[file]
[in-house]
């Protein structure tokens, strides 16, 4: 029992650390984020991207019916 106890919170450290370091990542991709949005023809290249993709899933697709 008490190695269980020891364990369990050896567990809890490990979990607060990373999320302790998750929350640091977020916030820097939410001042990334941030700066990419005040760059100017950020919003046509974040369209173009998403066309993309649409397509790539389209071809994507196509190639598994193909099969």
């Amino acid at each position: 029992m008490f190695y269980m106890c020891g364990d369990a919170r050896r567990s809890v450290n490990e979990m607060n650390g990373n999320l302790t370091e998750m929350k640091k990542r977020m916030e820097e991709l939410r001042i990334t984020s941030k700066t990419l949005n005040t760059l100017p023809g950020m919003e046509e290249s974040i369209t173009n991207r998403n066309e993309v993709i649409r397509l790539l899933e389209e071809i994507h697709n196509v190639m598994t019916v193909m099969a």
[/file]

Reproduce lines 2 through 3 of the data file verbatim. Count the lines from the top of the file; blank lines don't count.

């Protein structure tokens, strides 16, 4: 029992650390984020991207019916 106890919170450290370091990542991709949005023809290249993709899933697709 008490190695269980020891364990369990050896567990809890490990979990607060990373999320302790998750929350640091977020916030820097939410001042990334941030700066990419005040760059100017950020919003046509974040369209173009998403066309993309649409397509790539389209071809994507196509190639598994193909099969």
């Amino acid at each position: 029992m008490f190695y269980m106890c020891g364990d369990a919170r050896r567990s809890v450290n490990e979990m607060n650390g990373n999320l302790t370091e998750m929350k640091k990542r977020m916030e820097e991709l939410r001042i990334t984020s941030k700066t990419l949005n005040t760059l100017p023809g950020m919003e046509e290249s974040i369209t173009n991207r998403n066309e993309v993709i649409r397509l790539l899933e389209e071809i994507h697709n196509v190639m598994t019916v193909m099969a």